In Calcutta he had seen a magician with a rope who had thrown it up high in the air and it had become rigid. Then he climbed it and vanished at the top. It was an impressive trick but he couldn’t see the point of it. He preferred the men who slept on nails instead of mattresses. Had he actually seen any of these chaps himself? No, not exactly. Nails grew on trees in that country and during his stay there had been a drought and a bad harvest and there weren’t enough nails to spare and those magic men had to sleep on porcupines instead. It was better than nothing, he supposed. My grandmother passed these tales onto me, uncritically and with evident approval. She always regretted not being born a man and going to sea herself. She wanted to be a pirate.

My grandmother’s uncle knew all about curries but I didn’t and I waited a long time before I tasted my first. It blew off the roof of my mouth, but looking back, I imagine, it was a very mild curry. Like most British men I soon acquired a taste for spices and eventually I became what is known in common parlance as a ‘chilli head’, going so far as to munch on the spiciest raw chillies available and insisting through a forced grin that they were “nothing special”, but that was later. My first curry was an eye opener. On second thoughts, it was more of an eye shutter, as I squeezed back the tears into my ducts. Yet this experience is a necessary rite of passage for all British males. It is the ‘test of fire’ and no less important than ‘the test of liquid’ (one’s first beer in a pub) and the ‘test of hair’ (the first shaving of the chin). These are the three essential tests, although there might be some others of lesser importance.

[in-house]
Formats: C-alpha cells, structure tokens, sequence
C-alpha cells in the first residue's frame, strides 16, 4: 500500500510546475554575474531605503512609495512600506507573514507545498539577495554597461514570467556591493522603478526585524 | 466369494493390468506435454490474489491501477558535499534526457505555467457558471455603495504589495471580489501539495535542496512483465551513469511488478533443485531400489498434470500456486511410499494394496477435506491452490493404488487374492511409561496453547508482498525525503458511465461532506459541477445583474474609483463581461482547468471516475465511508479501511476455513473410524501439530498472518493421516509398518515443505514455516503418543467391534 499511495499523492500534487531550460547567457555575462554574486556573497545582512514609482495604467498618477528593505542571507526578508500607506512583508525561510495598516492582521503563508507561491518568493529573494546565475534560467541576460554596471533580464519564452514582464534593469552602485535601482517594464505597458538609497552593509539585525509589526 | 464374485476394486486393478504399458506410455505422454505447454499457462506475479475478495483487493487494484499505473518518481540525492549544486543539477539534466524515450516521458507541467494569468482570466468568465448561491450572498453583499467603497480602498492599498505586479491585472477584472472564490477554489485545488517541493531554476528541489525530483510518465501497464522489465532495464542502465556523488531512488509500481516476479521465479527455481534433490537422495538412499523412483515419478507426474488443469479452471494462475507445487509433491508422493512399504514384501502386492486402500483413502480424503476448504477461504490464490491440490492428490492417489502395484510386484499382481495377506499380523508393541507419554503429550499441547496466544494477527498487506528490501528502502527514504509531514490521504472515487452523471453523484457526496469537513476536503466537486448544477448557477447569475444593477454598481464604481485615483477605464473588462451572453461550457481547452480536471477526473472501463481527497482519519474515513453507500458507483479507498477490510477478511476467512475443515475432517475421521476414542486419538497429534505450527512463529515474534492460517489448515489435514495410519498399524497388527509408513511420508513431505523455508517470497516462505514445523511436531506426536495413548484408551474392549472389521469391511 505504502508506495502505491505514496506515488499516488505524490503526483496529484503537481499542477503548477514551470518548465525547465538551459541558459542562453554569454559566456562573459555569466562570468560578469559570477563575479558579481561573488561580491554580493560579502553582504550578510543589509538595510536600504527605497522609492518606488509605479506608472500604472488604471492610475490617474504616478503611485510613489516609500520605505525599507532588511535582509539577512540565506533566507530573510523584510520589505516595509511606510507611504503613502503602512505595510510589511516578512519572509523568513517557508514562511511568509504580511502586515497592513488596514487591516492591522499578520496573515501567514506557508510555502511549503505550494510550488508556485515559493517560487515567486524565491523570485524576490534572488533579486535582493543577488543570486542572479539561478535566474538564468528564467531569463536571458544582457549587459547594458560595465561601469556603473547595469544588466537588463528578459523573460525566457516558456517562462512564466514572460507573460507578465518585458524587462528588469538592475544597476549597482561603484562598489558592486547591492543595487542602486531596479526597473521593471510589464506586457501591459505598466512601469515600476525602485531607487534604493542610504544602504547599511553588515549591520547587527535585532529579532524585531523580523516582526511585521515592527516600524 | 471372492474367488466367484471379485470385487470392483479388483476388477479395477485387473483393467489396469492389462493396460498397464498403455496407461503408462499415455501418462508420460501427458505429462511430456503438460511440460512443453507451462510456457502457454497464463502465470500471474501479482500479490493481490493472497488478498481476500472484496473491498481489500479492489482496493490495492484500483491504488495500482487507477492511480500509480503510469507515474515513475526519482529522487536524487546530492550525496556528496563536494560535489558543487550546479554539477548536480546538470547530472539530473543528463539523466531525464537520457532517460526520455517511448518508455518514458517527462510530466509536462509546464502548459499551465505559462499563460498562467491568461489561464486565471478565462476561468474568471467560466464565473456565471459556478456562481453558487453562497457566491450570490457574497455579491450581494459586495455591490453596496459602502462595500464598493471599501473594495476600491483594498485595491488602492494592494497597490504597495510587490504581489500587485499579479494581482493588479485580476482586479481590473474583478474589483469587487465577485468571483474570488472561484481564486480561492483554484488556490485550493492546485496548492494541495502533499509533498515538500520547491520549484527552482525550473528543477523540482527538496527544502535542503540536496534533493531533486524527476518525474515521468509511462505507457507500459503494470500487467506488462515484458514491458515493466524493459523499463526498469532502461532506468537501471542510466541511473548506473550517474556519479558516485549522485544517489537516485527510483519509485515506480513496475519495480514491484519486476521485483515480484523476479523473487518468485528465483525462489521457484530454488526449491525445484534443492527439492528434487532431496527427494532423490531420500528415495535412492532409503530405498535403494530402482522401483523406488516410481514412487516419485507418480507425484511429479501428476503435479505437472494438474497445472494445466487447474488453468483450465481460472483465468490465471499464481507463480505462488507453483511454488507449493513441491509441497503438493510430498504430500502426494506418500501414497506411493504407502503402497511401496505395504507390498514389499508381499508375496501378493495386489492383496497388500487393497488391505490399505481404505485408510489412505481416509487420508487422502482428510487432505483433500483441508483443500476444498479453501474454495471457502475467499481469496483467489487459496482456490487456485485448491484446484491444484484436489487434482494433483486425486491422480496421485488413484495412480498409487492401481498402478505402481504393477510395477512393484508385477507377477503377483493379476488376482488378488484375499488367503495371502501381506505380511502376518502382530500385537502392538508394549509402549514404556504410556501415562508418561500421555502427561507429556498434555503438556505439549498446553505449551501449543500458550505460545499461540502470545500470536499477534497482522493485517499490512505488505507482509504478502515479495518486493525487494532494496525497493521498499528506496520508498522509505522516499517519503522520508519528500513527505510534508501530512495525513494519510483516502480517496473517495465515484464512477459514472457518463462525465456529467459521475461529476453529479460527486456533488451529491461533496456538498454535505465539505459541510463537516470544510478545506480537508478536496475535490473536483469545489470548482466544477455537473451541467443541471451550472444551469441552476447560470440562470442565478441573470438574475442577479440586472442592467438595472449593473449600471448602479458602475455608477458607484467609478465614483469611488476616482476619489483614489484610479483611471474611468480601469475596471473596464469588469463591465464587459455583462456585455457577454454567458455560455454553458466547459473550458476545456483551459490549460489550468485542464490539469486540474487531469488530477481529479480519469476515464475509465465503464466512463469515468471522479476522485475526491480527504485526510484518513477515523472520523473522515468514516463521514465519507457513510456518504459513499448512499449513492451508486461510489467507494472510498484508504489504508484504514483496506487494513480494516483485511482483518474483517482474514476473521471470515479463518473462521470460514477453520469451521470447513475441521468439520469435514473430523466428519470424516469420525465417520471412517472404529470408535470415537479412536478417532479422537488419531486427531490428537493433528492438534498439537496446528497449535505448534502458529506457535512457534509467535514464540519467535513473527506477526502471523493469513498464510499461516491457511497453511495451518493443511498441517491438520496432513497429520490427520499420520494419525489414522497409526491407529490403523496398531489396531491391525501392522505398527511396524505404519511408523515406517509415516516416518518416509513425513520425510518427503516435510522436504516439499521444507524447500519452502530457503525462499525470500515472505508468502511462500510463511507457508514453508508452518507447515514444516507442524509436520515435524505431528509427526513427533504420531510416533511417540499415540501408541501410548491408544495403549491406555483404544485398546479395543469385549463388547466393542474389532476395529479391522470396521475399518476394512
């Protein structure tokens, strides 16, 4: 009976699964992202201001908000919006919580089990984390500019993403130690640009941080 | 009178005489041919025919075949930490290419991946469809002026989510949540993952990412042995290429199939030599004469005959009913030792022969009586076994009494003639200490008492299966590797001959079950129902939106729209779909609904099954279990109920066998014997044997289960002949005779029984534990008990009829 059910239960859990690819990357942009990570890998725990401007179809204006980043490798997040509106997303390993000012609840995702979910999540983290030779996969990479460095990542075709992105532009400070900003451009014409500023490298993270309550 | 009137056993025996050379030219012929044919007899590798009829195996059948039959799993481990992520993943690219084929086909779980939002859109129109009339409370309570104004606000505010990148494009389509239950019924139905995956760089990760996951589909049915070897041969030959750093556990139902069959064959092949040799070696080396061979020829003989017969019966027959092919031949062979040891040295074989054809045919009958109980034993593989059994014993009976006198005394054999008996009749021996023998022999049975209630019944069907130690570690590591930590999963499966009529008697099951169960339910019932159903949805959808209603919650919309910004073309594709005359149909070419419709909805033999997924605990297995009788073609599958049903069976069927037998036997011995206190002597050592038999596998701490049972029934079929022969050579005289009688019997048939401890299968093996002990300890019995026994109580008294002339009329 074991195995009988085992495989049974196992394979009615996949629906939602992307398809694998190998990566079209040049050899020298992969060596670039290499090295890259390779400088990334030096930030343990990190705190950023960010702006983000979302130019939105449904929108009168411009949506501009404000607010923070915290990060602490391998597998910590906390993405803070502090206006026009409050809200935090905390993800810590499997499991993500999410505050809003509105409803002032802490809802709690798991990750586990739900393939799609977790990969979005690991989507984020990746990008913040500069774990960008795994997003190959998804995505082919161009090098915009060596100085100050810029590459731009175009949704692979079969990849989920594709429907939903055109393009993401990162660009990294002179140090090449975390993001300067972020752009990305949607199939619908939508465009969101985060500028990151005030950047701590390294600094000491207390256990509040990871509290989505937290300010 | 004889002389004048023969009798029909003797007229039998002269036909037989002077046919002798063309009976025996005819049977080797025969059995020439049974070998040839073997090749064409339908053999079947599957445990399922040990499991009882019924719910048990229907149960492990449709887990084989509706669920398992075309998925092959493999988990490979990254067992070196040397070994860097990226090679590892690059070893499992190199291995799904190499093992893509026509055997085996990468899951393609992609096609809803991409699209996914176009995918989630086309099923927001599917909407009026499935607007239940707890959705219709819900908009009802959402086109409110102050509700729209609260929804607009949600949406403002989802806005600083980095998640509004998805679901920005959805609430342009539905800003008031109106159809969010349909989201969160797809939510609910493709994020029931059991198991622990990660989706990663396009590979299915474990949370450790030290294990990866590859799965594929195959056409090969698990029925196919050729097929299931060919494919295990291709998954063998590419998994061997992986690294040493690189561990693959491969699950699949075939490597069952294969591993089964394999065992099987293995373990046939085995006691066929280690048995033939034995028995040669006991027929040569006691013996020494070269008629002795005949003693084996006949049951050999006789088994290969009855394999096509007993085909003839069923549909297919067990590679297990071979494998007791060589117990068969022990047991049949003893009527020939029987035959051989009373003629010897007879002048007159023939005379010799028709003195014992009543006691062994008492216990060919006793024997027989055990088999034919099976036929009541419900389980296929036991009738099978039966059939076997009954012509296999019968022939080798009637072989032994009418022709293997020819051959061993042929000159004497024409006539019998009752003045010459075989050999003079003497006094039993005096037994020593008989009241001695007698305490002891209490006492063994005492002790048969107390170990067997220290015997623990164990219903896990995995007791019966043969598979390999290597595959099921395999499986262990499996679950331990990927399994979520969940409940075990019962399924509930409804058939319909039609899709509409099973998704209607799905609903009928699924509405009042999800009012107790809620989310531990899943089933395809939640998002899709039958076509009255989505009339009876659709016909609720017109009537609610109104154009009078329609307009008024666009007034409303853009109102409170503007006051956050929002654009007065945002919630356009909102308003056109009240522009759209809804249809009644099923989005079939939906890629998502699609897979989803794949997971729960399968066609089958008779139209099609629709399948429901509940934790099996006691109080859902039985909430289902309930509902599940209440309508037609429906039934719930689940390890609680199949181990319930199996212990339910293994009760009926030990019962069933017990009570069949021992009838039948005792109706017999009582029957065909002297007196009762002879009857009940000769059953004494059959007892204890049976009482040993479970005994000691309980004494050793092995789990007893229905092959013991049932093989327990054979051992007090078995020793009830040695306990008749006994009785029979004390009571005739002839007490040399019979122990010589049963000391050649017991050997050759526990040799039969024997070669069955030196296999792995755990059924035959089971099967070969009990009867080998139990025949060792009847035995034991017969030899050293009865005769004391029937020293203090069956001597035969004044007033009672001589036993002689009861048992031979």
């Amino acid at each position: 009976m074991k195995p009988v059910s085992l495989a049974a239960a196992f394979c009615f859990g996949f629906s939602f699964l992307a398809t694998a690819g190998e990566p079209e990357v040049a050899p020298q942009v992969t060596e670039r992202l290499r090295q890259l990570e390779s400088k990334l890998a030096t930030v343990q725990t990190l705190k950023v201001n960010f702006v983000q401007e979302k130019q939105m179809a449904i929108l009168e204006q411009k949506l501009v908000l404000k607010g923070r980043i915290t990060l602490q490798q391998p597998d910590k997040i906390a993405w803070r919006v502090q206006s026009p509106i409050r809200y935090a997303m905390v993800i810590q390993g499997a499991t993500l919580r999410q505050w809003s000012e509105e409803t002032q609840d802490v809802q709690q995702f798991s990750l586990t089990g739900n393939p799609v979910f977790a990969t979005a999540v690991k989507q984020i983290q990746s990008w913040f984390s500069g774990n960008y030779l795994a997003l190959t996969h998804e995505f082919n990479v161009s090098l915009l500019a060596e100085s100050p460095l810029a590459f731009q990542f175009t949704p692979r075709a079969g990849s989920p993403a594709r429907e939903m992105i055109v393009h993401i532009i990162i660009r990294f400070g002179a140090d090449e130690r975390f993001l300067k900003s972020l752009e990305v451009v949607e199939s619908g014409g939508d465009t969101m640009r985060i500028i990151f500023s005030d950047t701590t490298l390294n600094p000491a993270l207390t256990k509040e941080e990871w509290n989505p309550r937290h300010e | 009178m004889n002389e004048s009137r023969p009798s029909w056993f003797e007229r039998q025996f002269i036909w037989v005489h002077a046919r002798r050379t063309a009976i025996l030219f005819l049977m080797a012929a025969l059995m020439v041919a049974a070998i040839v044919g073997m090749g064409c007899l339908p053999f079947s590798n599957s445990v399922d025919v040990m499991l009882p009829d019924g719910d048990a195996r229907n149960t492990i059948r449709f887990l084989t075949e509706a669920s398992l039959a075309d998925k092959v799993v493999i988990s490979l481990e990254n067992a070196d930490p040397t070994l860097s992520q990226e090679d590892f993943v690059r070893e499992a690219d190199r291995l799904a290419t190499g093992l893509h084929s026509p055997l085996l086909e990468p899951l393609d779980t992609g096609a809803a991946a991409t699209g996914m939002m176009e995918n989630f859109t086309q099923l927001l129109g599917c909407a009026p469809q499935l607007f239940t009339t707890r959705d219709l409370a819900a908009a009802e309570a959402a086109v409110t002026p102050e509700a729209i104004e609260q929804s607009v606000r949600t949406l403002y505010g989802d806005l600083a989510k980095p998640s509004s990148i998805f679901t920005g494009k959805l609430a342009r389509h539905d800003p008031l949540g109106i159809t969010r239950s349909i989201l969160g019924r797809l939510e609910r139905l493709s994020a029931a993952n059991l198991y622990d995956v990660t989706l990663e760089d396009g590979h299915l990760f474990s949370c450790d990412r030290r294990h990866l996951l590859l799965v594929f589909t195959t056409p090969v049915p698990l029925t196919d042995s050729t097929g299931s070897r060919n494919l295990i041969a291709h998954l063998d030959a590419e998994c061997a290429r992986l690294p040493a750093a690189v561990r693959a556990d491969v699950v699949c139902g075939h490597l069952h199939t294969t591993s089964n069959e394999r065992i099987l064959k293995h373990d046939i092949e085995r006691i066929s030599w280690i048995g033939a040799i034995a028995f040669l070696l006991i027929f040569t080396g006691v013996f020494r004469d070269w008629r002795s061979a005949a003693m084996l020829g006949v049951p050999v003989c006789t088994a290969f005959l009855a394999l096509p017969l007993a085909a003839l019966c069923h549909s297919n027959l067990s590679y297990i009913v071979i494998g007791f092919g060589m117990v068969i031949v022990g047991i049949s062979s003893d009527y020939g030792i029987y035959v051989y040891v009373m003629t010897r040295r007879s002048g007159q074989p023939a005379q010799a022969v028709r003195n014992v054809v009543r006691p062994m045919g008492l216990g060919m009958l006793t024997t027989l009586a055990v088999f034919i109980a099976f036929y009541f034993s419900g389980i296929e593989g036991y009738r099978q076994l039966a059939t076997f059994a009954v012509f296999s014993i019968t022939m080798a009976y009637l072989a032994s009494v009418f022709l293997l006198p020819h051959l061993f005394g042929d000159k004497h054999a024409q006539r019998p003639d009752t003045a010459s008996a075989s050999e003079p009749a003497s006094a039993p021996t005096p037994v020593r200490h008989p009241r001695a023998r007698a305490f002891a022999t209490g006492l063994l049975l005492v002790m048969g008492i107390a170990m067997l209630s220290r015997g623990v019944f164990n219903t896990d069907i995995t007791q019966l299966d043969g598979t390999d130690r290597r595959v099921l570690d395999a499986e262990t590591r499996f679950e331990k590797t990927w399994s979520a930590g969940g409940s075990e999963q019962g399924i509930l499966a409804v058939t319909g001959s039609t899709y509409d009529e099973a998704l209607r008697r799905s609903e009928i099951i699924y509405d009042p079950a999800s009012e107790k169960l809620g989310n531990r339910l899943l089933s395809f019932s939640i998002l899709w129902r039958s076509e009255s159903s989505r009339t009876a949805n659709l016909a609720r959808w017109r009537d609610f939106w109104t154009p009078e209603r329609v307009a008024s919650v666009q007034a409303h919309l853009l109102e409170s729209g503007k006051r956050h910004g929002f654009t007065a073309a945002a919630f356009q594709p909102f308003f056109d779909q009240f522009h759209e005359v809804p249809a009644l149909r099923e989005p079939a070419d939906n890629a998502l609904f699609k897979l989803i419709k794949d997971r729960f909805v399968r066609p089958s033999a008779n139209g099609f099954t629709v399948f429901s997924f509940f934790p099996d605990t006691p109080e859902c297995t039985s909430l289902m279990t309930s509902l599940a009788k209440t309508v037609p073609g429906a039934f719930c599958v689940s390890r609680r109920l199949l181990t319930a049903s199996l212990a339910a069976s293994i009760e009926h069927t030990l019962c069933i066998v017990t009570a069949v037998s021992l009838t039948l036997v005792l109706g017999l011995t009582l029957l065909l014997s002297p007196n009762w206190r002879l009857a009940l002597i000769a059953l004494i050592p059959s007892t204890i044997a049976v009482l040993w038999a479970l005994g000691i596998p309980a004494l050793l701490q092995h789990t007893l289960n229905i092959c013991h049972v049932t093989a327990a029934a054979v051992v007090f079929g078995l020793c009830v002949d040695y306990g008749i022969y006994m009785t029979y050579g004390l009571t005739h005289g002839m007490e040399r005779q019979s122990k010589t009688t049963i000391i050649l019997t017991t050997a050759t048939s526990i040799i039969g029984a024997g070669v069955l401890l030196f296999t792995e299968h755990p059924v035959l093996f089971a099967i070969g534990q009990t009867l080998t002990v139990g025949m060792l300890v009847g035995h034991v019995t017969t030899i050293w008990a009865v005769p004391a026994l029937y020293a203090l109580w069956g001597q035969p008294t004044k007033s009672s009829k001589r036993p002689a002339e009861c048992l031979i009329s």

It must also be admitted, and I don’t say this cheerfully, that Kipling had a deep influence too on what I thought I knew about ‘India’. He is a problematic author now, one who made too many assumptions about how acceptable it was to work within the rigid structures of an imperialist system and only petitioning for greater humanity within that system. We can look back now and chide him for not opposing the system itself, but as a young British boy, I had no thoughts about systems of any kind. I was unhistorical despite my interest in history. The past was a place of knights bashing each other with maces, the distant past was a place where cavemen bashed each other with clubs. The present could never be history because it wasn’t the past, a simple equation in my head, and when Kipling wrote of his contemporary India, I received his impressions in my own time. Therefore, his India became mine too. ‘Gunga Din’ was exactly the sort of chap one might meet in the streets today. It never occurred to me that Kipling was a relic, an antique, for the reason that his books stood on my bookshelves now, and thus had contemporary relevance.